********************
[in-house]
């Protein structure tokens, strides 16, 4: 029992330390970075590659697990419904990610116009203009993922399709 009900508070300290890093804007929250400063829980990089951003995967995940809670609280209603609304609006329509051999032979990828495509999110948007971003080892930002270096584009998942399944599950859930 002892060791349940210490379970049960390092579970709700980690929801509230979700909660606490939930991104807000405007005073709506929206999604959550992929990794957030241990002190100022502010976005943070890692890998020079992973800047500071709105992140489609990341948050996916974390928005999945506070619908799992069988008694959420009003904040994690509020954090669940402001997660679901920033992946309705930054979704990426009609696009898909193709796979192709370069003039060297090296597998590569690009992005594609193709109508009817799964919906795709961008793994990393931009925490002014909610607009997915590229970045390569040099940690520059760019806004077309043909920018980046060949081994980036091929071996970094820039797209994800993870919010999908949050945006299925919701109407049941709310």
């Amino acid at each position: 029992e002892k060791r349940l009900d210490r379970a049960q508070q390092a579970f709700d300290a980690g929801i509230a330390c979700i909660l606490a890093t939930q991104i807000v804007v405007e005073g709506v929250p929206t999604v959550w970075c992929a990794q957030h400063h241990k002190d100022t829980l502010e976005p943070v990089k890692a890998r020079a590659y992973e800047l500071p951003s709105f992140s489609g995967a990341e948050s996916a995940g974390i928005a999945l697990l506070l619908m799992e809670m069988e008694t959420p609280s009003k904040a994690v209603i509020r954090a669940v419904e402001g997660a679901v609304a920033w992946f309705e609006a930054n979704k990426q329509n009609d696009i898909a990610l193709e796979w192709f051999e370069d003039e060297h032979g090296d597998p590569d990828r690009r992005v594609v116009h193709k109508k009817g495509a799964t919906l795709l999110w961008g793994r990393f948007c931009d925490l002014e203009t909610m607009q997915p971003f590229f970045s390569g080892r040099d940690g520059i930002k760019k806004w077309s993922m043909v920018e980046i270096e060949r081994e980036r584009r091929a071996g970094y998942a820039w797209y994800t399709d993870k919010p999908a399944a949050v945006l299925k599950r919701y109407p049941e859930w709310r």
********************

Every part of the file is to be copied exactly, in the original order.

[in-house]
């Protein structure tokens, strides 16, 4: 029992330390970075590659697990419904990610116009203009993922399709 009900508070300290890093804007929250400063829980990089951003995967995940809670609280209603609304609006329509051999032979990828495509999110948007971003080892930002270096584009998942399944599950859930 002892060791349940210490379970049960390092579970709700980690929801509230979700909660606490939930991104807000405007005073709506929206999604959550992929990794957030241990002190100022502010976005943070890692890998020079992973800047500071709105992140489609990341948050996916974390928005999945506070619908799992069988008694959420009003904040994690509020954090669940402001997660679901920033992946309705930054979704990426009609696009898909193709796979192709370069003039060297090296597998590569690009992005594609193709109508009817799964919906795709961008793994990393931009925490002014909610607009997915590229970045390569040099940690520059760019806004077309043909920018980046060949081994980036091929071996970094820039797209994800993870919010999908949050945006299925919701109407049941709310």
């Amino acid at each position: 029992e002892k060791r349940l009900d210490r379970a049960q508070q390092a579970f709700d300290a980690g929801i509230a330390c979700i909660l606490a890093t939930q991104i807000v804007v405007e005073g709506v929250p929206t999604v959550w970075c992929a990794q957030h400063h241990k002190d100022t829980l502010e976005p943070v990089k890692a890998r020079a590659y992973e800047l500071p951003s709105f992140s489609g995967a990341e948050s996916a995940g974390i928005a999945l697990l506070l619908m799992e809670m069988e008694t959420p609280s009003k904040a994690v209603i509020r954090a669940v419904e402001g997660a679901v609304a920033w992946f309705e609006a930054n979704k990426q329509n009609d696009i898909a990610l193709e796979w192709f051999e370069d003039e060297h032979g090296d597998p590569d990828r690009r992005v594609v116009h193709k109508k009817g495509a799964t919906l795709l999110w961008g793994r990393f948007c931009d925490l002014e203009t909610m607009q997915p971003f590229f970045s390569g080892r040099d940690g520059i930002k760019k806004w077309s993922m043909v920018e980046i270096e060949r081994e980036r584009r091929a071996g970094y998942a820039w797209y994800t399709d993870k919010p999908a399944a949050v945006l299925k599950r919701y109407p049941e859930w709310r």